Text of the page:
Brent Bozell
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Parents continue to struggle nightly with the torrent of trash on the TV screen, and the executives at the top of the trash heap have come to Washington and tried to suggest they have found the magic pill that cures it all. It is the V-chip, they proclaim, mandated in every new television set to aid the parent in blocking out programming that's too sexual, too violent or too crude in its language.

 ABC President Alex Wallau told Congress that "ABC believes strongly that we have a responsibility to enable our viewers to make informed choices about the programs they watch and those their children watch. The V-chip can play a critical role in these choices."

 The V-chip is touted by Hollywood as such a panacea that NBC has told the FCC it has no need to enforce anti-indecency regulations anymore, given that viewers have the option of using the V-chip to block channels they don't want coming into their homes. Who needs Washington to get involved when you have this trusty gadget, the Ronco Raunch Remover at your fingertips to handle those pesky shows?

 If it sounds too simple and obvious -- it is. The argument sinks faster than the Titanic when subjected to scrutiny. For starters, most parents have no idea how this V-chip works or know that their TV set even contains one. A survey done by the Kaiser Family Foundation discovered that only 15 percent of parents they surveyed have used the V-chip. Many of the survey's respondents (39 percent) didn't realize that their new TV sets were equipped with a V-chip, while others (20 percent) knew they had a V-chip but haven't used it.

 More important, however, is what the industry knows but isn't saying: The V-chip is worthless. Even if parents know how to use it, for the V-chip to be effective in blocking programming, it needs to identify the content descriptors listed at the beginning of the program -- such as "V" for violence, "L" for harsh language, "S" for sexual material and "D" for sexual dialogue.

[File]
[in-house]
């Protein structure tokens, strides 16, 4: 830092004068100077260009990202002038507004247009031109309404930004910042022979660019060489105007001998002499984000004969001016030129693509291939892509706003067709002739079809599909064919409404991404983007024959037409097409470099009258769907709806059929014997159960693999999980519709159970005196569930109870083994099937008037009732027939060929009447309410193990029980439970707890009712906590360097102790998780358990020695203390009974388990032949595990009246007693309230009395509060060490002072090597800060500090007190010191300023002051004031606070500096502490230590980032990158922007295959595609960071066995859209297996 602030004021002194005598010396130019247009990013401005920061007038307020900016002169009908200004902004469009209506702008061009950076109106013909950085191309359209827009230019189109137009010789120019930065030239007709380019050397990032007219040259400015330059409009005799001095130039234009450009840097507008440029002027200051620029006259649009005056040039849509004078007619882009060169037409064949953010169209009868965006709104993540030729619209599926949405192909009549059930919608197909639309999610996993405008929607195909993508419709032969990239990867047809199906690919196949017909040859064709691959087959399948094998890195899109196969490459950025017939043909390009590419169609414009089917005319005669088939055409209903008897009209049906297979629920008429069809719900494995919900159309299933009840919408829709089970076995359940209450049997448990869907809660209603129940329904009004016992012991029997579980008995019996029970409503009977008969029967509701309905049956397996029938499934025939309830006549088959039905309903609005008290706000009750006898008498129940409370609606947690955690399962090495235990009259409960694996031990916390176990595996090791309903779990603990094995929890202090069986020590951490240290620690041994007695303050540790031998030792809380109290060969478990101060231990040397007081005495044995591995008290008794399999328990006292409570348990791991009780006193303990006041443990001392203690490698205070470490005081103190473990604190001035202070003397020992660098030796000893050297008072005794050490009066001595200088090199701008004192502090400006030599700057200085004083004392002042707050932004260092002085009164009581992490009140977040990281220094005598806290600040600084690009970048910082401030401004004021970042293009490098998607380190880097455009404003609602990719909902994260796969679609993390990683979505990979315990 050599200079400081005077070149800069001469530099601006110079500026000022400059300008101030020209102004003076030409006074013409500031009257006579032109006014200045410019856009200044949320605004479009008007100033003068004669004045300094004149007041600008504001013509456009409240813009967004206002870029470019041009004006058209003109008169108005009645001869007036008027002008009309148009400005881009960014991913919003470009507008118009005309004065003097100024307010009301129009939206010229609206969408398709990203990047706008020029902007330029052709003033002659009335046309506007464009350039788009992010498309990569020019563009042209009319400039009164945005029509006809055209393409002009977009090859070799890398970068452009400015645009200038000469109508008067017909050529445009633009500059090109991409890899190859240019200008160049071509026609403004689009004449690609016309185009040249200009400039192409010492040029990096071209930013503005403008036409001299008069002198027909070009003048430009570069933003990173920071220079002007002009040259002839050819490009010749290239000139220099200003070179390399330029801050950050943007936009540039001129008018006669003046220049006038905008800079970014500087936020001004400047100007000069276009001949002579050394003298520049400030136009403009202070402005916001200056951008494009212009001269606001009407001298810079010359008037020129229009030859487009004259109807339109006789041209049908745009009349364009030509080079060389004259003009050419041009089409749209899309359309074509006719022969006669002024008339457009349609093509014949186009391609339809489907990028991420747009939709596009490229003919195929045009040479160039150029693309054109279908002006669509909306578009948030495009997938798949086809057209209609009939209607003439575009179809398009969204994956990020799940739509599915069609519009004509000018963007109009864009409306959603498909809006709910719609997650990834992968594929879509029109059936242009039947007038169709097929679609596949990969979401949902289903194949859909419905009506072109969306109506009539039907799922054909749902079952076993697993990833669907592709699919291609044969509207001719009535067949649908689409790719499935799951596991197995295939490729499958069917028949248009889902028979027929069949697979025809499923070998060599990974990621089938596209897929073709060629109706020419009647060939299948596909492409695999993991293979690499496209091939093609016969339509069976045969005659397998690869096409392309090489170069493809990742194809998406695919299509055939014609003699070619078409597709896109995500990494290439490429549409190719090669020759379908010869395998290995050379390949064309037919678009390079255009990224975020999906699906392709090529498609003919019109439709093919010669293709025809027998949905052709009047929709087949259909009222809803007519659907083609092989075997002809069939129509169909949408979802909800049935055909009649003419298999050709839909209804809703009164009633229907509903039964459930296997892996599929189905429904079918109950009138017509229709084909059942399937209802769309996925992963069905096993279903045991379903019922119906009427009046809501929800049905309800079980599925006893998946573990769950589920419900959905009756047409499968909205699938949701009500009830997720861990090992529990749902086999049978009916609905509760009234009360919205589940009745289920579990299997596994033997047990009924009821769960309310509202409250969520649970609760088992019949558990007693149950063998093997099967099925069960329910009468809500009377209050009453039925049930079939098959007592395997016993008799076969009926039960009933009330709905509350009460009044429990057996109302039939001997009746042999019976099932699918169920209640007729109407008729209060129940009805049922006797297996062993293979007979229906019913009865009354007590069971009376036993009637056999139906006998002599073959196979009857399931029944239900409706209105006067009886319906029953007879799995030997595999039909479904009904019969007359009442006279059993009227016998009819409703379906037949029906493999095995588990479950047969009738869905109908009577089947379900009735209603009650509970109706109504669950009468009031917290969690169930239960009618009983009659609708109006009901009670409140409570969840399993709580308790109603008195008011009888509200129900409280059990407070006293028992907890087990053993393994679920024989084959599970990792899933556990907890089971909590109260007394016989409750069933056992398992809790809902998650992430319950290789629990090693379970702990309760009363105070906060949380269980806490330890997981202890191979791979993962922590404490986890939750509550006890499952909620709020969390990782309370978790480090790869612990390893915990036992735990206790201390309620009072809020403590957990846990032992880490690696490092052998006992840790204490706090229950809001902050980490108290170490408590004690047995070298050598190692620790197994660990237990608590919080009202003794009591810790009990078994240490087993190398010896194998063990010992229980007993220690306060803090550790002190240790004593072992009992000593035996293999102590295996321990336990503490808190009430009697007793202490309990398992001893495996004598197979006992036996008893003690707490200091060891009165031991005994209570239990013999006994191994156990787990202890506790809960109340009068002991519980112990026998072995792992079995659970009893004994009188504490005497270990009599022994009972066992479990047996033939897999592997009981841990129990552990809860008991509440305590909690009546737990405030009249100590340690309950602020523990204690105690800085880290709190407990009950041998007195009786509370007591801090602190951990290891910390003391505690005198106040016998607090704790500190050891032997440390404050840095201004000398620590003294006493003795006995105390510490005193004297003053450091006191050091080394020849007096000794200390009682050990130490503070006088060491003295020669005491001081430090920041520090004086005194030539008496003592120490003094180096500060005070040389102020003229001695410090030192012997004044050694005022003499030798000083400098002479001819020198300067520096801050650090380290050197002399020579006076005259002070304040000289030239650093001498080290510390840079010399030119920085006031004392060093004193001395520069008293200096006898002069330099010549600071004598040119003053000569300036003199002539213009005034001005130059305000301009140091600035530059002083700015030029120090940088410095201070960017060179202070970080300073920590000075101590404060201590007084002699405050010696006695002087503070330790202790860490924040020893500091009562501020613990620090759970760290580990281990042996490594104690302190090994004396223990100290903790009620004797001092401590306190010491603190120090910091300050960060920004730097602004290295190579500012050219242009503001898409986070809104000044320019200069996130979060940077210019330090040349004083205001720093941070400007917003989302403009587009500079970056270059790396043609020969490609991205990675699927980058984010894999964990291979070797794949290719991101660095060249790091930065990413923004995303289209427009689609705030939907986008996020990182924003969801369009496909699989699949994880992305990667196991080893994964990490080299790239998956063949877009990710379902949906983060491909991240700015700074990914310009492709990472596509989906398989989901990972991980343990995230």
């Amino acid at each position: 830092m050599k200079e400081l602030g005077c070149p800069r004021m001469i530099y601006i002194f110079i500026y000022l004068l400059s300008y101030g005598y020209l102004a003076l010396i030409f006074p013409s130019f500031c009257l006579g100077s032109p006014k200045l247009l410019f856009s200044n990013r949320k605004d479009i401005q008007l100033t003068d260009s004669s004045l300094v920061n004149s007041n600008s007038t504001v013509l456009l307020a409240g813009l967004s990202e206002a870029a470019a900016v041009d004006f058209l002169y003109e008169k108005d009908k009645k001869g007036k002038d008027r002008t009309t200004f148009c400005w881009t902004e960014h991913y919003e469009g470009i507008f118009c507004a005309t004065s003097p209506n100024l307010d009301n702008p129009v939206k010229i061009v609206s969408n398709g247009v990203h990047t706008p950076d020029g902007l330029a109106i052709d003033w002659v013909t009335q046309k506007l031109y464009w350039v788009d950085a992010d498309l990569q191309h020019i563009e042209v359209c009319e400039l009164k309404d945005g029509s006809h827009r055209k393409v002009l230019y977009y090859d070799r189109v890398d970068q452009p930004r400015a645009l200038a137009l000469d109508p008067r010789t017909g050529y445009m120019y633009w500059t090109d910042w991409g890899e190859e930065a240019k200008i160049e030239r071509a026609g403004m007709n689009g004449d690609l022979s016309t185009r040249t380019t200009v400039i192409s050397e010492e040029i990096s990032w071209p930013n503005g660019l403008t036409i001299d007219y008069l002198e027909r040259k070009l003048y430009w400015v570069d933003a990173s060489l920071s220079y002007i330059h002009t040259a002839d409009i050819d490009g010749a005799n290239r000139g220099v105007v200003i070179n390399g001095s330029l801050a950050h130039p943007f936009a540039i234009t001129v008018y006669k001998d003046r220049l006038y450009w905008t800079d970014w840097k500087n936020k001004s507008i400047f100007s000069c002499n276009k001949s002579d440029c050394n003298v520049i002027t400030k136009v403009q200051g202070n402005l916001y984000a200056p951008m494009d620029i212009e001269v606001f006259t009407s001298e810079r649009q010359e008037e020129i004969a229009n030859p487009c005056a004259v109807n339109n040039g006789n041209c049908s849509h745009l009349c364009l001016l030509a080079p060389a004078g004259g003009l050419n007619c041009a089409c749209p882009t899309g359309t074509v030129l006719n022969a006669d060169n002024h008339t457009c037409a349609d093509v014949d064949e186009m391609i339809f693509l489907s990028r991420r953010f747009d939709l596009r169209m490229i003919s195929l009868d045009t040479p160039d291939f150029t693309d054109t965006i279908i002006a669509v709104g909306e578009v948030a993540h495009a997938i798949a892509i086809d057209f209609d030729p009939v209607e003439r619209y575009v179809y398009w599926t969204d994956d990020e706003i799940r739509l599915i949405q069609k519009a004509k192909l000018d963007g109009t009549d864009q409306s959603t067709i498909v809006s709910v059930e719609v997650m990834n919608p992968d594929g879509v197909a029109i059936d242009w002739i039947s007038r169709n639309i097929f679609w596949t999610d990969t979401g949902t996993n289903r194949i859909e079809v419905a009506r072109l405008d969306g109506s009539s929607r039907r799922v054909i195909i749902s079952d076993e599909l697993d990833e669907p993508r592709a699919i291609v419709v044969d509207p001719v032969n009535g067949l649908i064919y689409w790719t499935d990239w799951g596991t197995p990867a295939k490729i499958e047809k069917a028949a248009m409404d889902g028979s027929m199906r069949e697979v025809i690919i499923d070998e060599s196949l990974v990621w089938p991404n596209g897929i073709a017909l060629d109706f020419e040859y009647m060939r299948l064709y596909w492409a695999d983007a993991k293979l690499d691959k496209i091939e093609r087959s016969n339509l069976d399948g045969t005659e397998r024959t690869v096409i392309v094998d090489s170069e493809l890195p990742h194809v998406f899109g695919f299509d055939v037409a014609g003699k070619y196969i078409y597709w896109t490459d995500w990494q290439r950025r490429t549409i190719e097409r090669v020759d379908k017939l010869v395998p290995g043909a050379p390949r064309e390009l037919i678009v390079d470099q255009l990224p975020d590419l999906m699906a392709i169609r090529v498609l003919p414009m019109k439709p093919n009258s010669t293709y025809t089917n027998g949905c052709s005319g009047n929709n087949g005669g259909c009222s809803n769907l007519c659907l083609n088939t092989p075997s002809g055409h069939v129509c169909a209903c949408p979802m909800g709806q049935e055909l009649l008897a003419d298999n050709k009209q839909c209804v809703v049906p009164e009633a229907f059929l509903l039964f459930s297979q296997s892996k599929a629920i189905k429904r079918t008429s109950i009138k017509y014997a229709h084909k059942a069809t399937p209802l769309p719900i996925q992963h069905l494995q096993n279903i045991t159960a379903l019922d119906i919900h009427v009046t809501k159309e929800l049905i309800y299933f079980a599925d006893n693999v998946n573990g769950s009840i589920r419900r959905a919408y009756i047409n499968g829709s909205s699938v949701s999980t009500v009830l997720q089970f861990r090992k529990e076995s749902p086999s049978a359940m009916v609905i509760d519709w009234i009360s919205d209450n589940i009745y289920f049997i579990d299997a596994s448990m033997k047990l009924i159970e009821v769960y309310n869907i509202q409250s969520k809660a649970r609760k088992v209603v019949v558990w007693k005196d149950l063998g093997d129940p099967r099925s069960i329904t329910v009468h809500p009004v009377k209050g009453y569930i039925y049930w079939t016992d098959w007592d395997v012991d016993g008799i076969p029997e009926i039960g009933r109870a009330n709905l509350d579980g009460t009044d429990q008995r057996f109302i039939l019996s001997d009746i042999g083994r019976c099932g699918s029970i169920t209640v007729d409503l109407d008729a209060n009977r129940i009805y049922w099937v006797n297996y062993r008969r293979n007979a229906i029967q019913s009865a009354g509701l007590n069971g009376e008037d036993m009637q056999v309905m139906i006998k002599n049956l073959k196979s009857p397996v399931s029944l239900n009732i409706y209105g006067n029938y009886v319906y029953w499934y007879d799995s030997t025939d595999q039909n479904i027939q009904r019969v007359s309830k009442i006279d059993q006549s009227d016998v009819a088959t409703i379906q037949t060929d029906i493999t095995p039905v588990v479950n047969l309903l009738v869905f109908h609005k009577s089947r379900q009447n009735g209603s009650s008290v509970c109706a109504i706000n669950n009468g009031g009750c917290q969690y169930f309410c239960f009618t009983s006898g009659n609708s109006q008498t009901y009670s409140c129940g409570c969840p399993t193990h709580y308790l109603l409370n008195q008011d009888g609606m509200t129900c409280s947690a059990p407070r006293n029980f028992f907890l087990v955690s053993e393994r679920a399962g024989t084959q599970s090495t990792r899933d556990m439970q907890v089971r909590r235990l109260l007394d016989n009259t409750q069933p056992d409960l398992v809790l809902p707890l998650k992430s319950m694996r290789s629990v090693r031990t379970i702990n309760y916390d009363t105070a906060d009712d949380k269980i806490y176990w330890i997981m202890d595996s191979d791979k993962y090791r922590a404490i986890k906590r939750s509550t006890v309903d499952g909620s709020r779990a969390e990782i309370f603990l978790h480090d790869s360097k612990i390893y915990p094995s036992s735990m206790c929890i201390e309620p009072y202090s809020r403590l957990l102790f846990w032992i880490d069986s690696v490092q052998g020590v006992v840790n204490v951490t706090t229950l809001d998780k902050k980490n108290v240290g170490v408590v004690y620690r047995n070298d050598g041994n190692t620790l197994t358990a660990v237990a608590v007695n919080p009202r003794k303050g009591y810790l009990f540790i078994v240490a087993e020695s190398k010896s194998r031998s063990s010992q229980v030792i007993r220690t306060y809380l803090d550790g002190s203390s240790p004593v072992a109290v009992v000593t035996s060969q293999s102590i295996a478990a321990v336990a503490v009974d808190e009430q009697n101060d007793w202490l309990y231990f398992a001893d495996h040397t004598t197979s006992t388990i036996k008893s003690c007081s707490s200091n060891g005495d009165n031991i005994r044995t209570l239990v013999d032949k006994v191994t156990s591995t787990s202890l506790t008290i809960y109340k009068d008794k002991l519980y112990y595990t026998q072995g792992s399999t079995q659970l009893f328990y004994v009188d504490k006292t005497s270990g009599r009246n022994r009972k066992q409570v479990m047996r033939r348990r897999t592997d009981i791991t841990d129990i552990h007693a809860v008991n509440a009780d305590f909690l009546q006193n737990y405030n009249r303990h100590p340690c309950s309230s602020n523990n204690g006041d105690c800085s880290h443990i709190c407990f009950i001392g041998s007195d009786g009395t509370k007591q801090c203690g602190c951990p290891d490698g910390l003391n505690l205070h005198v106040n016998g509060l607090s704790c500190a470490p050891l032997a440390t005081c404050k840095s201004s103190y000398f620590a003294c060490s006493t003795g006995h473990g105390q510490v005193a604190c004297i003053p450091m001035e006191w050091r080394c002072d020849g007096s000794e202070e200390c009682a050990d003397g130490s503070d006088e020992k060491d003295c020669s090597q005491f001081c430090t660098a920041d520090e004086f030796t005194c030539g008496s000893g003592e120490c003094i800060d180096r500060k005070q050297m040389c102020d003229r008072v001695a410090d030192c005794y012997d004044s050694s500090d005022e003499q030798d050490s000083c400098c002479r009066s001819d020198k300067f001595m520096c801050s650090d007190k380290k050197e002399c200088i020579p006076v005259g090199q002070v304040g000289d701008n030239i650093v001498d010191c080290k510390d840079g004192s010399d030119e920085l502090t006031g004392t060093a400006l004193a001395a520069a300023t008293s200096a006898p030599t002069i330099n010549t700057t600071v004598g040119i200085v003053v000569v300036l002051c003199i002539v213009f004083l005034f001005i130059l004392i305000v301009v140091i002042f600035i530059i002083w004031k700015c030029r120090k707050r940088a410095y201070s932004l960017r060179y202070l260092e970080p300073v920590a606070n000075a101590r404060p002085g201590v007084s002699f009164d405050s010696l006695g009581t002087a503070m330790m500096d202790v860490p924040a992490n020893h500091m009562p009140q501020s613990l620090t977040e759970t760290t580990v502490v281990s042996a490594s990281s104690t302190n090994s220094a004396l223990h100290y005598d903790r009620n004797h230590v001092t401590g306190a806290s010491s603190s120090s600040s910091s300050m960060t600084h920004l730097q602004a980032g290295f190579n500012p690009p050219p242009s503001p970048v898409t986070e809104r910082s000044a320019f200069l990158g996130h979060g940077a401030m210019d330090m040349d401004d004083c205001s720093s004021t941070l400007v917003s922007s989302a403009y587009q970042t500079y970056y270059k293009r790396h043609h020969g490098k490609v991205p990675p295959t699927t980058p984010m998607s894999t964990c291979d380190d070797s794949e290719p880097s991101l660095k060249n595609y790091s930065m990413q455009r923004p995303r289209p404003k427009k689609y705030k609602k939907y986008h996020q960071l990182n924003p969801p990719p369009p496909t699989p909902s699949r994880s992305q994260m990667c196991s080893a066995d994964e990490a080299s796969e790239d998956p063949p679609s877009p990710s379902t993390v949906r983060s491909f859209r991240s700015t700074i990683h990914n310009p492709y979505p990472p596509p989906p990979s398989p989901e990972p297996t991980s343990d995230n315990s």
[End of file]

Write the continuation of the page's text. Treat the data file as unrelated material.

NBC and NBC-owned cable channels have never put these warning letters on their screen so that parents could block a thing. Thus, NBC's present position -- who needs decency standards when we have the V-chip? -- is beyond ironic. It deserves some sort of prize for intellectual dishonesty. Just how disingenuous is NBC? The Peacock Network airs a brief public-service announcement starring actress Mariska Hargitay ("Law and Order: Special Victims Unit") urging parents: "If you're blushing, maybe they shouldn't be watching. Keep an eye on what your kids watch on TV." They don't say: especially since NBC has no intention of blocking offensive programs. 

 Like the other networks, NBC does flash movie-theater-style letters for the overall level of the content -- most often TV-G, TV-PG, TV-14, and TV-MA for "mature audiences." By and large this is meaningless, especially when it's the producers themselves giving these ratings. And while the other networks offer parents the additional content descriptors (S, V, L or D), they're having a field day not applying them accurately to their programming.

 Remember the president of ABC telling Congress they were all about "enabling their viewers to make informed choices"? A new study by the Parents Television Council, studying 638 programs and their ratings put on screen during the big "sweeps" periods in recent years, found that in the 85 shows that ABC rated PG, 52 percent of them were missing the proper content warnings. More than half the shows were wrongly evaluated. An incredible 92 percent of the shows containing sexual behavior carried no "S"; 75 percent of shows with violence contained no "V"; 60 percent of shows with racy dialogue aired no "D"; and 40 percent of the shows with curse words had no "L." So much for informed choices at ABC.
 
What many parents don't know is that unlike the movie system, there is no independent ratings board for television. The Kaiser Foundation folks found a majority of parents had no idea that the TV barons label themselves. The networks have a clear financial conflict of interest with an objective ratings system. If the network gives a program a tougher warning, it could scare off advertisers, lowering the network's profits. So the networks are financially motivated to underrate (or refuse to rate) their programs.

 Parents are left in the lurch. There is no inter-network consistency in the ratings. There isn't even ratings consistency within each network. The TV ratings system is a perpetually broken promise, like a lemon car offered to the buyer as a souped-up sports coupe. The buyer must be wary of not just the TV product but also the broadcast TV pitchmen who pose as caring guardians of parental interests. That pose is as fictional as most of the shows these broadcasters air.

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Brent Bozell

Founder and President of the Media Research Center, Brent Bozell runs the largest media watchdog organization in America.
 
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